Friday, November 16, 2007

In the Villages -African Cooking

In Africa, where you live makes a big difference in how you live. In the larger towns and cities, there is electricity and running water. In the villages, life is much simpler and more basic. This blog combines life in the Namibian fishing village and a Zambian agricultural village.

In the villages, cooking is done outside over an open fire. During the dry season it is outside under the sky. In the rainy season there are special huts with a large opening and perhaps an open area between the thatch and the brick. This is at the fishing village. Note the water bucket:

Notice the drying rack at the Zambian agricultural village:

Homemade charcoal is also a fuel source.

There is a big business of taking wood, partially burning it and then selling it as charcoal.

I saw these "portable" stoves several places. Linda's neighbor's daughter carried one over to the school one morning to get coals for their morning breakfast fire. At the women's shelter at the hospital in Kolomo these were the cook fires for the women camped there to care for their loved ones in the hospital.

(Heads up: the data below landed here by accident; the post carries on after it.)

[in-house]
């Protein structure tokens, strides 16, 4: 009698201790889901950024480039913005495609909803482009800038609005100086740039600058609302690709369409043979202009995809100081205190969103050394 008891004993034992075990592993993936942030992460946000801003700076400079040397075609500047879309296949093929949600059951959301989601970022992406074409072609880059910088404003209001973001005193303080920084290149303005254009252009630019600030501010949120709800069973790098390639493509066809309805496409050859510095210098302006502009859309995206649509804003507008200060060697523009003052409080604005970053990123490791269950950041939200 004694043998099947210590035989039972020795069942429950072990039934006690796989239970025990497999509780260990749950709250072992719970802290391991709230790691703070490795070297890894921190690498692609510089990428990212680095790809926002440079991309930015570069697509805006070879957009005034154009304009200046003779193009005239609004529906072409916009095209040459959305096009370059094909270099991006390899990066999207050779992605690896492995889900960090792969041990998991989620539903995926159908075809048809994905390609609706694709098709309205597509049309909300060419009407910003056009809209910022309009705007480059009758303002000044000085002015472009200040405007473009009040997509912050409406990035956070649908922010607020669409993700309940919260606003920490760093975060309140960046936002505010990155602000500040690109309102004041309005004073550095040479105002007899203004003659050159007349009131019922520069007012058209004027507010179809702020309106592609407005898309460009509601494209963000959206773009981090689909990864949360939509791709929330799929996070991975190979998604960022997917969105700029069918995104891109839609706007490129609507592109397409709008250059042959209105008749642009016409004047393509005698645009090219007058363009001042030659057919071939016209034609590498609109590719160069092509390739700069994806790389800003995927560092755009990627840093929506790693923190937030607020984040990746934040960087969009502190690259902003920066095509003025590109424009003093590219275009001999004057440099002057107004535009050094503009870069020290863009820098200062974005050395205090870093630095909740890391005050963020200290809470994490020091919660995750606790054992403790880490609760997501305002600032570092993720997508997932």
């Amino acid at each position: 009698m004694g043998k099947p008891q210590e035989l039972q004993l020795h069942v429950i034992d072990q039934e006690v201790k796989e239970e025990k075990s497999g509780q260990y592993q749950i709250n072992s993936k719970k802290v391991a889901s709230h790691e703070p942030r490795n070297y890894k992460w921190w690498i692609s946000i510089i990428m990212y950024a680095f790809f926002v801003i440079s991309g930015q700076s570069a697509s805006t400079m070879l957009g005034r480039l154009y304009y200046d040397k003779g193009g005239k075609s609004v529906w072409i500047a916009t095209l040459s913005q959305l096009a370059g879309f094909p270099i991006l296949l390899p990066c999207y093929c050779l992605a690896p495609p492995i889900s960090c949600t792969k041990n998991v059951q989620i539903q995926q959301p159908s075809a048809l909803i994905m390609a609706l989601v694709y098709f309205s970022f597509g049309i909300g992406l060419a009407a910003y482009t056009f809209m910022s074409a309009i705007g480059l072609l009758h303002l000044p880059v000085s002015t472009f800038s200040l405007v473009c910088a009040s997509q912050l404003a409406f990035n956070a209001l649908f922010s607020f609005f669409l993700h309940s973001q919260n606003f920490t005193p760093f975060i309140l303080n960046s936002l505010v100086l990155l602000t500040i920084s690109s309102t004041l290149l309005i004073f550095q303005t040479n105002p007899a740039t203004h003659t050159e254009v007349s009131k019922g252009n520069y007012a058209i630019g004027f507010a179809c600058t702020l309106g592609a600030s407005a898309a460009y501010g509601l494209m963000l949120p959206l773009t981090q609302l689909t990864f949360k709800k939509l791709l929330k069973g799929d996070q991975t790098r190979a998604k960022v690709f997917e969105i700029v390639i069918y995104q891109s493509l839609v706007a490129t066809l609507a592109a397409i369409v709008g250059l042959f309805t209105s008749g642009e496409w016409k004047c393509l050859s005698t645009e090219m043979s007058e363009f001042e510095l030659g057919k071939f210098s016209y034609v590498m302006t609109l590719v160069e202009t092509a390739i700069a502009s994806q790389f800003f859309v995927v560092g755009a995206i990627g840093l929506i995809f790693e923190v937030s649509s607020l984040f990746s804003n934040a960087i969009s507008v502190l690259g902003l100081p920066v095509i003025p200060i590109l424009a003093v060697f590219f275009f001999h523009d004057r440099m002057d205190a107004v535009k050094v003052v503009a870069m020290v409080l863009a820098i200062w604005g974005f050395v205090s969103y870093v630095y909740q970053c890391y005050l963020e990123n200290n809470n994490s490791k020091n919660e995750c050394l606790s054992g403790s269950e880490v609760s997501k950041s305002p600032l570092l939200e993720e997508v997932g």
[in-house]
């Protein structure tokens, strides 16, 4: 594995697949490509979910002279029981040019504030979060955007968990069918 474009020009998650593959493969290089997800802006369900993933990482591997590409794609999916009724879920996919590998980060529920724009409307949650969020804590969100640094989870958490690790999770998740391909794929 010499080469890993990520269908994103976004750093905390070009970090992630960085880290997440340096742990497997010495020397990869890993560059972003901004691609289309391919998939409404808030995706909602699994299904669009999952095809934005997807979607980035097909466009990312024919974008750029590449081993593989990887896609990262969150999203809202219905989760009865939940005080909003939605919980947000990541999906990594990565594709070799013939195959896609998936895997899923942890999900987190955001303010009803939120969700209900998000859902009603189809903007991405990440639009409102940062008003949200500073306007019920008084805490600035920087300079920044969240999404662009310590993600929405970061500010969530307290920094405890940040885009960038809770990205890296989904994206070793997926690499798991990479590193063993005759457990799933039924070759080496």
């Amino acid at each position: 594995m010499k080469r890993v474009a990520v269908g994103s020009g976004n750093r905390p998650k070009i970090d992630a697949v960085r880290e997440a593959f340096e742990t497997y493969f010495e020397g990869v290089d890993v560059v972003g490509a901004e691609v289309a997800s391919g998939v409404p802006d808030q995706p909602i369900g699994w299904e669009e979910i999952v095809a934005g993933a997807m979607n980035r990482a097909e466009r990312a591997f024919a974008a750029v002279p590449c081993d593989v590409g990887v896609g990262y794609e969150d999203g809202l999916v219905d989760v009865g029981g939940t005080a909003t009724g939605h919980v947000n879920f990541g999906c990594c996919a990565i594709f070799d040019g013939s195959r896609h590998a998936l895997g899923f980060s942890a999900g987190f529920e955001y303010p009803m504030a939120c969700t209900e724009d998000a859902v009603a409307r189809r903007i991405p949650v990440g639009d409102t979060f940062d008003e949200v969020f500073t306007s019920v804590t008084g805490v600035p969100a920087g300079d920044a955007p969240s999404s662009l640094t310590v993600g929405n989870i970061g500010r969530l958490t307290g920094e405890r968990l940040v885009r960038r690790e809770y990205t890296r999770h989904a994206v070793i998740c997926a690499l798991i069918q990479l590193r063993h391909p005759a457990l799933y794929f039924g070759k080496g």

In the fishing village, the water table was near the surface. This hand dug well provided the water for the village.

When I think of this woman drawing water, I appreciate the new water tower going up near my house. I can see it from my front porch. It is not pretty, but . . . it is a symbol that I can turn on the tap and get my water.

On one level, this water looks unappealling. But notice how clear it is . . . And it is probably cleaner and safer than the river water nearby.

Some in Zambia have bore holes that go down to deeper water sources. Some have large hand pumps (think long pipe as lever for pumping). I've even heard of one that has a merry-go-round. The children play and pump water at the same time. The water still has to be hauled by the people back to their homes. Most do not have oxen, so they carry the water sometimes what would be a long distance for us.

However, one village has to take oxcarts several miles to the river, fill their jugs, and haul the water back to the village. I understand they are next in line for a borehole.

In Zambia, the food staple is nshima. Nshima is made from white corn (maize) ground and cooked until it has a consistency that you can make a ball and eat it with your fingers. There is a ceremony to pour water over your hands to clean them before eating. They eat it morning, noon, and night. It can be served with their staple vegetable (rape greens) and sometimes with chicken. Rape looks and tastes a lot like mustard greens, but in David's garden it is easy to see that it is in the broccoli-cabbage family.

They also cook dried Tanganyika sardines, called kapenta. They are very small and you buy them by the bag. They're a little crunchy even after they've been cooked. And, of course, served with nshima.

Bon Appetite!

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